A person with good written and verbal language skills and good psychomotor skills could learn to master the generic operating skills and pass the knowledge assessment within a shorter period. Learners who have low literacy skills need additional coaching and learning to master the same learning programme. English Literacy Assessment (ELSA) assesses the language and numeracy competency input levels of respondents with educational levels up to ABET IV/Grade 9. In diagnosing, it shows up an individual’s strengths and weaknesses in an English language work/training environment
All qualifications and unit standards registered on the National Qualifications Framework require the learner to be at a certain Abet Level. Abet assessments should be conducted in the pre- employment process and before training commences.(Abet levels can be provided on request)
ELSA is unique in that it:
Predicts trainability outcomes, i.e. in formal training situations where English is the language of learning (medium of instruction)
Equates the functional skills level of a respondent to that of an English Mother Tongue (EMT) user
Shows up an individual’s strengths and weaknesses in an English language training environment, and
Prescribes remedial treatment and how to effect proficiency.
The question arises: why the fuss? Why not use school levels instead? After all, everybody learns English at school, and every school leaver gets an accredited school leaving certificate. The answer is simple: research shows that scholastic levels and English literacy (functional) levels are like chalk and cheese. This is especially true for the vast majority of African language users whose preferred language of learning is English (SAAL-E).
Second language users are either co-ordinate or compound bilinguals: A co-ordinate bilingual would be an employee who has acquired English by natural assimilation and, as a result, finds a transition to “learning in and through” English relatively easy. The co-ordinate bilingual copes because of COPE, i.e. COgnition and Proficiency (listening, speaking, reading, writing) in English. Compound bilinguals, on the other hand, learn the symbols of English as mother tongue equivalents. In other words, they apply their mother tongue as a mediator. If a compound bilingual is highly motivated and exposed to good models, he/she can attain a high level of competence at school and in the workplace. Yet, if the compound bilingual is poorly motivated and, in addition, exposed to bad models, he/she will be barely competent – even incompetent.What is more, this particular employee – and he/she is the rule rather than the exception in Southern Africa – finds the transition to “learning in and through” English very difficult. The compound bilingual does not cope because he/she lacks COPE, i.e. COgnition and Proficiency in English. He/she “loses meaning”, hence his/her tendency to revert to rote learning – which is meaningless learning. Meaningful learning implies conceptualization; i.e. integrating new knowledge with existing knowledge. Rote learning and memorization do not allow for the integration of new knowledge with existing knowledge. In fact, they even make learning systems dysfunctional in their entirety.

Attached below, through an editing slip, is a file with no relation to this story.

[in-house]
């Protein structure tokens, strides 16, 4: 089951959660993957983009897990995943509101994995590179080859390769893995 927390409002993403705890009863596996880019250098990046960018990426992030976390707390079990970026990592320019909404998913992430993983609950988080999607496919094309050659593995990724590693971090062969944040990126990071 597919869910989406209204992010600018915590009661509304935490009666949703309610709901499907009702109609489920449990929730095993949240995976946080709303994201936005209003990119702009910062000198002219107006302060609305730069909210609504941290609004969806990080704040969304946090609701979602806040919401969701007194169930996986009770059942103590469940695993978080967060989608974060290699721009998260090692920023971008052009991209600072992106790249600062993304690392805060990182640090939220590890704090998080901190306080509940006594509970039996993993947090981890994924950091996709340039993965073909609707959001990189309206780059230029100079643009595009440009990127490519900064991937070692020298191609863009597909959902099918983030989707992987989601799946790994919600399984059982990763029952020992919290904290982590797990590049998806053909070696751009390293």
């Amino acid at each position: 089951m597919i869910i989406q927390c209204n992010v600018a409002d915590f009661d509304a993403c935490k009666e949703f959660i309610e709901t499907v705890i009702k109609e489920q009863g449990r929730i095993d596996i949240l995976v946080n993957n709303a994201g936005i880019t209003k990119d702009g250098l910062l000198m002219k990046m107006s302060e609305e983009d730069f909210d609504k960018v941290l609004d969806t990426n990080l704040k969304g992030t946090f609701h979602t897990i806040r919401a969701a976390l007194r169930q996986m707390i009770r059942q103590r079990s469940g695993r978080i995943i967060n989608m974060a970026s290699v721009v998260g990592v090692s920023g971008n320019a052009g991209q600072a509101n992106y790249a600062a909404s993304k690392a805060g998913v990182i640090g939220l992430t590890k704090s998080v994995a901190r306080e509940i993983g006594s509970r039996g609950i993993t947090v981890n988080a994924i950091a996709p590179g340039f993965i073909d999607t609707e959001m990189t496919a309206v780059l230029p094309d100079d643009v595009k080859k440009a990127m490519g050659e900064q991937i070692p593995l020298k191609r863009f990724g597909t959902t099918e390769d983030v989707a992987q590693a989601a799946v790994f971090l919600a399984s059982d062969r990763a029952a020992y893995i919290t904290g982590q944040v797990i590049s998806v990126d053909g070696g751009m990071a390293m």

ELSA is a group assessment and the duration is approx. 60 minutes. Its predictive validity is 84% and its reliability 0,67. Major benefits are:
ELSA picks out employees with poorly developed COPE-skills. Once they have been identified, their COPE-skills can be upgraded
ELSA ascertains and verifies COPE-skills of new recruits
ELSA helps the employer to determine the “literacy” comfort zone of his/her workforce which, in turn, enables the employer to make training manuals, in-house publications, standing orders, IR procedures, memos, etc., user-friendly.